The well-known `LU` and Cholesky factorizations are the simplest block
algorithms to derive. No extra floating-point operations nor extra
working storage are required.

Table 3.3
illustrates the speed of the LAPACK routine for `LU` factorization of a
real matrix ,
SGETRF in single precision on CRAY machines, and DGETRF in double precision
on all other machines. This corresponds to 64-bit floating-point
arithmetic
on all machines tested. A block size of 1 means that the unblocked algorithm
is used, since it is faster than - or at least as fast as - a
blocked algorithm.

--------------------------------------------------- No. of Block Values of n processors size 100 1000 --------------------------------------------------- CONVEX C-4640 1 64 274 711 CONVEX C-4640 4 64 379 2588 CRAY C90 1 128 375 863 CRAY C90 16 128 386 7412 DEC 3000-500X Alpha 1 32 53 91 IBM POWER2 model 590 1 32 110 168 IBM RISC Sys/6000-550 1 32 33 56 SGI POWER CHALLENGE 1 64 81 201 SGI POWER CHALLENGE 4 64 79 353 ---------------------------------------------------

Table 3.4 gives similar results for Cholesky factorization .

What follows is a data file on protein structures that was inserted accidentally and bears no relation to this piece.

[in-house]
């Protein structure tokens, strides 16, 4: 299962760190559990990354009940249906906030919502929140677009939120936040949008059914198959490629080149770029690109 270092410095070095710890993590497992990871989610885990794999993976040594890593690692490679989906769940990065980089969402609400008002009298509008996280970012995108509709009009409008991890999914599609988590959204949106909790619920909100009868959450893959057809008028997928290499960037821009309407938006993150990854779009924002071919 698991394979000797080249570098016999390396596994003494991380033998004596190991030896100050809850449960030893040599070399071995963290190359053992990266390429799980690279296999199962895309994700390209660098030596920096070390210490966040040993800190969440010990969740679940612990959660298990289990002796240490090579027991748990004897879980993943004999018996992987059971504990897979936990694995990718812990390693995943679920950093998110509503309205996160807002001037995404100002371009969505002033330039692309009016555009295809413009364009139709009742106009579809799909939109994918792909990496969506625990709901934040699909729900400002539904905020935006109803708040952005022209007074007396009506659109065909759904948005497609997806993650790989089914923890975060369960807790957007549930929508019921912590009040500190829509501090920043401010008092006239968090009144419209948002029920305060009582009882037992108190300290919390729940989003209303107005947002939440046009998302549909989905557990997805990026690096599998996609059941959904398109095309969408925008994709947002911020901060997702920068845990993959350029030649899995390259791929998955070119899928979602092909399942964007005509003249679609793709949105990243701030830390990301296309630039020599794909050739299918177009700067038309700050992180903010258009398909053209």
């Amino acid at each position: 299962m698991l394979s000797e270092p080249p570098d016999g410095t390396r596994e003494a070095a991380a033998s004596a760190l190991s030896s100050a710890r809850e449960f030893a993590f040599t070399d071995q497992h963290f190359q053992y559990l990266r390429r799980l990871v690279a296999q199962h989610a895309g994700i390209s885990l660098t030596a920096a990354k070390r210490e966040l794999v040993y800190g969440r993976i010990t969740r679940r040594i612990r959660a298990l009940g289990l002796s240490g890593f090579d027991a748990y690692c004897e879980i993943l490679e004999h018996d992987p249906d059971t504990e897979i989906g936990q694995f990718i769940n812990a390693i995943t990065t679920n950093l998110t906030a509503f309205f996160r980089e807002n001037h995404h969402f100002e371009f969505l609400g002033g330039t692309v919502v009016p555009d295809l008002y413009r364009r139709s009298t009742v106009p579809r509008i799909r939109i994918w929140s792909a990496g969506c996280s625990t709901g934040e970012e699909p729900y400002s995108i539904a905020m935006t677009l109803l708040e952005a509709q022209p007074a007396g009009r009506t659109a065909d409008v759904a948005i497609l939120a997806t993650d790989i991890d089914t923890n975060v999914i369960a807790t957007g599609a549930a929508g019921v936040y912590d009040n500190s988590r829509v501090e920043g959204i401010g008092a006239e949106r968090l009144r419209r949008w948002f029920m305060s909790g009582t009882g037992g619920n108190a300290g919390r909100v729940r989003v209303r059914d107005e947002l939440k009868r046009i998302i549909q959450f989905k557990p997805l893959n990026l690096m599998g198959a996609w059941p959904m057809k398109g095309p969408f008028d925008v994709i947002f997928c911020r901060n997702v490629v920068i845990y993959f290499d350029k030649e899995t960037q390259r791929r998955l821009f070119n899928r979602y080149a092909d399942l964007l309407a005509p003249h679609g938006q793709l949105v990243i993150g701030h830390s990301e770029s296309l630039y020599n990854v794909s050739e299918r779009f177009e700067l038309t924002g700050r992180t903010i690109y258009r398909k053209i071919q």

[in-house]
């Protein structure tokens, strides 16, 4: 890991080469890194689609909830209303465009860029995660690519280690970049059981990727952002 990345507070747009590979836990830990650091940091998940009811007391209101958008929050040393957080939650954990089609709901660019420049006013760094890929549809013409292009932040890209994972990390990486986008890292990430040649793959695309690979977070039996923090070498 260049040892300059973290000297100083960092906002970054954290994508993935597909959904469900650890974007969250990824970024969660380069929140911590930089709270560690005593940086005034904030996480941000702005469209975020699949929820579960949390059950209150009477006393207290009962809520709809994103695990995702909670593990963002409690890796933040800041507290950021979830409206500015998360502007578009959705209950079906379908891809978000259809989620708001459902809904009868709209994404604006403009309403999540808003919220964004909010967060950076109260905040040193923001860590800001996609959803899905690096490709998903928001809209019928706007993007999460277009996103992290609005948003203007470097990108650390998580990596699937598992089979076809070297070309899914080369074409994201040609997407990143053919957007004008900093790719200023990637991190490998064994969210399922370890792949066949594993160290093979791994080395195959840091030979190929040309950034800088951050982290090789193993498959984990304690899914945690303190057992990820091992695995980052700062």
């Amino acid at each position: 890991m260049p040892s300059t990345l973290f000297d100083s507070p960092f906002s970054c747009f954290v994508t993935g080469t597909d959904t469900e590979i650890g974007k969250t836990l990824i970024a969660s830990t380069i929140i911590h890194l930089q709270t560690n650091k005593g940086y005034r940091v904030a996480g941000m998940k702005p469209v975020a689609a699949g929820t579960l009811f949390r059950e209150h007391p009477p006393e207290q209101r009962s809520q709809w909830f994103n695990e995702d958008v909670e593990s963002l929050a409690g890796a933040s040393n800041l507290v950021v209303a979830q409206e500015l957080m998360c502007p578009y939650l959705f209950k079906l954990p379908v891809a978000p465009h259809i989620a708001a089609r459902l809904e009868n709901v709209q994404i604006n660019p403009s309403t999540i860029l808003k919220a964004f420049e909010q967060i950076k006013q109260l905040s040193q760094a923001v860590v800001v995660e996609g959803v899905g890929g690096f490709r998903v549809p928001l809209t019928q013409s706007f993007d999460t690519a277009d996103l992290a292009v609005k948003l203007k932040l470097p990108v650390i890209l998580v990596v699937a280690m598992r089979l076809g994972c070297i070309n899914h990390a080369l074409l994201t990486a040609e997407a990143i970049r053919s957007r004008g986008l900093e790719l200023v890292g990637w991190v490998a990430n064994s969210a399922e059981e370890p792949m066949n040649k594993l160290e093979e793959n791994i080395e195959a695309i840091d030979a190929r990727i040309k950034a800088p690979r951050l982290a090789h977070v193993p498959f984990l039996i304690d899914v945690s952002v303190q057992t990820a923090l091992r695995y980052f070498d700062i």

--------------------------------------------------- No. of Block Values of n processors size 100 1000 --------------------------------------------------- CONVEX C-4640 1 64 120 546 CONVEX C-4640 4 64 150 1521 CRAY C90 1 128 324 859 CRAY C90 16 128 453 9902 DEC 3000-500X Alpha 1 32 37 83 IBM POWER2 model 590 1 32 102 247 IBM RISC Sys/6000-550 1 32 40 72 SGI POWER CHALLENGE 1 64 74 199 SGI POWER CHALLENGE 4 64 69 424 ---------------------------------------------------

LAPACK, like LINPACK, provides a factorization for symmetric
indefinite
matrices, so that `A` is factorized as , where `P` is a
permutation matrix, and `D` is block diagonal with blocks of order 1
or 2. A block form of this algorithm has been derived,
and is implemented in the LAPACK routine SSYTRF /DSYTRF .
It has to duplicate a little of the computation in order
to ``look ahead''
to determine the necessary row and column interchanges, but the extra work
can be more than compensated for by the greater speed of updating the matrix
by blocks as is illustrated in Table 3.5 .

------------------- Block Values of n size 100 1000 ------------------- 1 62 86 64 68 165 -------------------

LAPACK, like LINPACK, provides `LU` and Cholesky factorizations of
band matrices. The LINPACK algorithms can easily be restructured to use
Level 2 BLAS, though that has little effect on performance for
matrices of very narrow bandwidth. It is also possible to use Level 3 BLAS,
at the price of doing some extra work with zero elements outside the band
[39]. This becomes worthwhile for matrices of large order and
semi-bandwidth greater than 100 or so.

Tue Nov 29 14:03:33 EST 1994